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Research Letter |

Patterns of Needlestick and Sharps Injuries Among Training Residents

Thomas Marnejon, DO1,2,3,4; David Gemmel, PhD1; Kelli Mulhern, BS2
[+] Author Affiliations
1St Elizabeth Health Center, Departments of Medical Education and Internal Medicine, Youngstown, Ohio
2Northeastern Ohio Medical University, Rootstown
3Lake Erie College of Osteopathic Medicine, Erie, Pennsylvania
4Ohio University Heritage College of Osteopathic Medicine, Athens
JAMA Intern Med. 2016;176(2):251-252. doi:10.1001/jamainternmed.2015.6828.
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This observational study analyzes the incidence of needlestick and sharps injuries reported by medical residents between January 2000 and June 2014 trained at a US hospital.

Needlestick and sharps injuries (NSIs), a common occupational hazard for health care workers, are serious due to seroconversion risk. According to the US Centers for Disease Control and Prevention, more than 385 000 needlestick injuries occur annually among US hospital employees.1 Current research on residents is sparse and conflicting. Needlestick and sharps injuries have been reported highest during the first postgraduate year (PGY),25 but studies have relied on self-reported data or a small sample of residents in single institutions. Other investigations have not found a pattern of NSIs by PGY level.68 This study systematically examined whether NSIs varied by PGY level and described patterns of NSIs among house staff.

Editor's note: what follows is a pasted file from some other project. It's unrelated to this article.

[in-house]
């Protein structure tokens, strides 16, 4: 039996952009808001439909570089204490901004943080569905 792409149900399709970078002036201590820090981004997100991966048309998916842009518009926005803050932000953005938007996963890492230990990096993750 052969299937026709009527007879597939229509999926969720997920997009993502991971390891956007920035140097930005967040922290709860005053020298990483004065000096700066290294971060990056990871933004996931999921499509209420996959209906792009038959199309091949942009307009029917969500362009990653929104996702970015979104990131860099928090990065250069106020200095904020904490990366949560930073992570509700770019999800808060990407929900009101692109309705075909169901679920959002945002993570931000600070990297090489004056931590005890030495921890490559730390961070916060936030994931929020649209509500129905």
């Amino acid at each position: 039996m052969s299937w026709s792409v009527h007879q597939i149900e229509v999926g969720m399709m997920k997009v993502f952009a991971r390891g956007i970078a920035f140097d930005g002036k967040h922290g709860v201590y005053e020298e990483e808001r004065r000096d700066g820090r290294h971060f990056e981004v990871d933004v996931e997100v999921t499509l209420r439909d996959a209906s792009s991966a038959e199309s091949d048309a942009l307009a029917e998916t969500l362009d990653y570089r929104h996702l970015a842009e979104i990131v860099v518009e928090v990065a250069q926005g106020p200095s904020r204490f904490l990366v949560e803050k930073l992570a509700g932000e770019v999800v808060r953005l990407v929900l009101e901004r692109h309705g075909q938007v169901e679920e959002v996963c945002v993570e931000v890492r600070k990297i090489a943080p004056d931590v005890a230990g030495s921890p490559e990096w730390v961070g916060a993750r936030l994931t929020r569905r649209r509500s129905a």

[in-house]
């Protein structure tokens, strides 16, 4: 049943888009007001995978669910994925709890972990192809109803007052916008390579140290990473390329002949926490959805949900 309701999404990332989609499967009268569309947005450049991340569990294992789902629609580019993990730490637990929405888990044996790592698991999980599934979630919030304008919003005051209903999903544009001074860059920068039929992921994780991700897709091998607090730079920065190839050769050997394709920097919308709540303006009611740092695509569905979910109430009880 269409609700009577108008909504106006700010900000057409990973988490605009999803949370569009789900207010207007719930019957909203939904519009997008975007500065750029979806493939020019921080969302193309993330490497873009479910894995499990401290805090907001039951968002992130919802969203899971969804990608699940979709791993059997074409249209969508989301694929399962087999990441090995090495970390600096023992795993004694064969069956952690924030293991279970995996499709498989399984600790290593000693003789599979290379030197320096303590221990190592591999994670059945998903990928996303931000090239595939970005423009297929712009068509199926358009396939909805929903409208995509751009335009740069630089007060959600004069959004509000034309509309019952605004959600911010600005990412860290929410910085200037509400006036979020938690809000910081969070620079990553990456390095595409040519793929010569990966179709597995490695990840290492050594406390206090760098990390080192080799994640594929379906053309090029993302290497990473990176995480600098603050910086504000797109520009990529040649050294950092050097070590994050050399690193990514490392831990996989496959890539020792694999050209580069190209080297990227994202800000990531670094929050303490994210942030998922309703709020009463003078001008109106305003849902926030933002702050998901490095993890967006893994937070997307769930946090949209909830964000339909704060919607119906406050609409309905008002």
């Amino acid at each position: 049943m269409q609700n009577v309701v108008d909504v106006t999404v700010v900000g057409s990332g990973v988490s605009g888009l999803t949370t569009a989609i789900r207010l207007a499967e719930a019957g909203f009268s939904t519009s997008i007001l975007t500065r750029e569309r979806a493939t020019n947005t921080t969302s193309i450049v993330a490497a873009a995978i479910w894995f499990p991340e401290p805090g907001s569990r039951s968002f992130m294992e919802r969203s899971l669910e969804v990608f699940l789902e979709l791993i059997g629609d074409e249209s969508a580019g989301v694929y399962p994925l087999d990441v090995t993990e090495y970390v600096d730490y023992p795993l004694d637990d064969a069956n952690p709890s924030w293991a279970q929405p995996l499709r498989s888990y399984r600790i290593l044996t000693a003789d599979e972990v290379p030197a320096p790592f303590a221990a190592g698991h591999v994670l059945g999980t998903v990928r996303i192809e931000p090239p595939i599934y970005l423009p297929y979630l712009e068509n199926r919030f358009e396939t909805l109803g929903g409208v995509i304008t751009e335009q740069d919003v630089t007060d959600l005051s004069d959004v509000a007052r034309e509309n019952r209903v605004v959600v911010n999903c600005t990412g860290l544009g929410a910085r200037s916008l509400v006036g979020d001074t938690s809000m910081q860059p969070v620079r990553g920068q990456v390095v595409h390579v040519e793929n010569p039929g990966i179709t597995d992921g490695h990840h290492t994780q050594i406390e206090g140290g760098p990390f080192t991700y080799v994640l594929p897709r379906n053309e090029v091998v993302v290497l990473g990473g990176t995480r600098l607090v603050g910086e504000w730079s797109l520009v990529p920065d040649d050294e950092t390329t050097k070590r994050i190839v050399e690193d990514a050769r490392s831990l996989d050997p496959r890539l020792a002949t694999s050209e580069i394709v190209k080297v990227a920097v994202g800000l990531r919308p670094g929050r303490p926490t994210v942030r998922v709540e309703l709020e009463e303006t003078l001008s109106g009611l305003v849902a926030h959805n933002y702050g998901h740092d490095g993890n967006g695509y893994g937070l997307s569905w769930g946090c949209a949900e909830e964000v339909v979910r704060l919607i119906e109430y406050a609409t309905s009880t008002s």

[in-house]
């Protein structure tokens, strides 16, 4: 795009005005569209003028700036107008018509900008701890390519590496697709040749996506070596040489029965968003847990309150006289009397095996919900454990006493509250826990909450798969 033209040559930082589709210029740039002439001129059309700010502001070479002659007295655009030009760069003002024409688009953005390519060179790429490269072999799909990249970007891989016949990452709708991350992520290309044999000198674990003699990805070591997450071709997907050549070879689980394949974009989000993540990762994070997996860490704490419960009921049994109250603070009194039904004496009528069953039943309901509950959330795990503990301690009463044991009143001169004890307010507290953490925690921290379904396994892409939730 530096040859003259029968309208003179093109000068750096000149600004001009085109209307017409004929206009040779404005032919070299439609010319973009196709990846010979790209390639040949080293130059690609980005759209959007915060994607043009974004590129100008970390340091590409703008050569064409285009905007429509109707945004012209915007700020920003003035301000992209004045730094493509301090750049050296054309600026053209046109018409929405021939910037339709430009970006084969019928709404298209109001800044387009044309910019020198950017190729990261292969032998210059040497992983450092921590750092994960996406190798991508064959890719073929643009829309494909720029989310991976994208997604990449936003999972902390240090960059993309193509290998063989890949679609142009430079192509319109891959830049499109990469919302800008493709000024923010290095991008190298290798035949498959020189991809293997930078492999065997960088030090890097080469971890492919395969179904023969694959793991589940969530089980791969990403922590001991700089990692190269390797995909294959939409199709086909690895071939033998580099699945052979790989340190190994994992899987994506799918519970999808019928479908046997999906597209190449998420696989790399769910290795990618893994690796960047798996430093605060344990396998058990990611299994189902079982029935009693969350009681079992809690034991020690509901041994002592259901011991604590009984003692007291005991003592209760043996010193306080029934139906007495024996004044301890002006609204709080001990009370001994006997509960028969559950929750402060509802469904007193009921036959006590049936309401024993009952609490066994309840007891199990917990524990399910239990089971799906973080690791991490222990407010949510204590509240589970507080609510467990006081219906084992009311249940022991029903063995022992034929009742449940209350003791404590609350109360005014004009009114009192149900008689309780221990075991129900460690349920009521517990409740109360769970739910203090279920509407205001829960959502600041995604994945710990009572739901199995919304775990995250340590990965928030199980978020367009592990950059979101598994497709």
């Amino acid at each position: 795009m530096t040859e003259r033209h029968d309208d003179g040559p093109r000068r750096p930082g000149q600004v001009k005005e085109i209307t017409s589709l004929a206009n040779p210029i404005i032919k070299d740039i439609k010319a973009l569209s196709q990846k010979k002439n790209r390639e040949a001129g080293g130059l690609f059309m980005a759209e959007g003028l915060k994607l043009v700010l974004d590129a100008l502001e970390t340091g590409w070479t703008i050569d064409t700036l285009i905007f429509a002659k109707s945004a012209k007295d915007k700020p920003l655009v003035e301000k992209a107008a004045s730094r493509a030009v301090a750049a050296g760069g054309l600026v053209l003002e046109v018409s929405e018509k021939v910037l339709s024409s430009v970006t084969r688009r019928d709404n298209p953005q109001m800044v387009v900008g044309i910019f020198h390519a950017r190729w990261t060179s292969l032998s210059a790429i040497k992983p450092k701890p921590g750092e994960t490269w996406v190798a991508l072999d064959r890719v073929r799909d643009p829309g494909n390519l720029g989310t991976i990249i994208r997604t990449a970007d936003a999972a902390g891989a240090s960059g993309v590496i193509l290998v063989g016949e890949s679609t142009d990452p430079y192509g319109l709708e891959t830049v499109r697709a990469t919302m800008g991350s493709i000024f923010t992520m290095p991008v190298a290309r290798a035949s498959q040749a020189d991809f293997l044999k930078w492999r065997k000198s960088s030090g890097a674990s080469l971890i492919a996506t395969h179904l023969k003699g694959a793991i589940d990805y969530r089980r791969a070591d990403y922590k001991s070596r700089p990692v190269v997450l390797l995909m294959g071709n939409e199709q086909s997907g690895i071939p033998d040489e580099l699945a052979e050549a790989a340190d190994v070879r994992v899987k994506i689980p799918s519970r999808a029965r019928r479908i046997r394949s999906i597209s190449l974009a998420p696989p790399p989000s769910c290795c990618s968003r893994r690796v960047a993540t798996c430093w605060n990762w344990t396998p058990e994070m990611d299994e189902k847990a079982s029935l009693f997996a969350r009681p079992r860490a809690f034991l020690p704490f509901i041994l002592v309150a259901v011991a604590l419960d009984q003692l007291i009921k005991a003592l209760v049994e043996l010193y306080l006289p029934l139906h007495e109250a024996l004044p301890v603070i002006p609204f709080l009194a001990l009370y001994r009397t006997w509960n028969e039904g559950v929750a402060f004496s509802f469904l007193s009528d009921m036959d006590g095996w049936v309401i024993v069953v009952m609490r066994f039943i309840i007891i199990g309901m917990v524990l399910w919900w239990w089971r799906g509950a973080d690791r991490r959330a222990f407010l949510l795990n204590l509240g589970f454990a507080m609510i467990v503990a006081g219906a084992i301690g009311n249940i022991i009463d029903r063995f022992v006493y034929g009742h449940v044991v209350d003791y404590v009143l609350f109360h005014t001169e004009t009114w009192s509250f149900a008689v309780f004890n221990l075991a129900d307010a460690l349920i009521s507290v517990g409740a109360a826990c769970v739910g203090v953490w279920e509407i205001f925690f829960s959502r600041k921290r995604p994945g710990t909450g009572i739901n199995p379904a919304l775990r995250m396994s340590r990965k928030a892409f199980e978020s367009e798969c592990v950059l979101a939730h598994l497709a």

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Figure 1.
Observed vs Expected Needlestick and Sharps Injuries by Postgraduate Year Level
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Figure 2.
Pattern of Needlestick and Sharps Injuries (n = 124)

Five injury reports did not identify the site of the injury.

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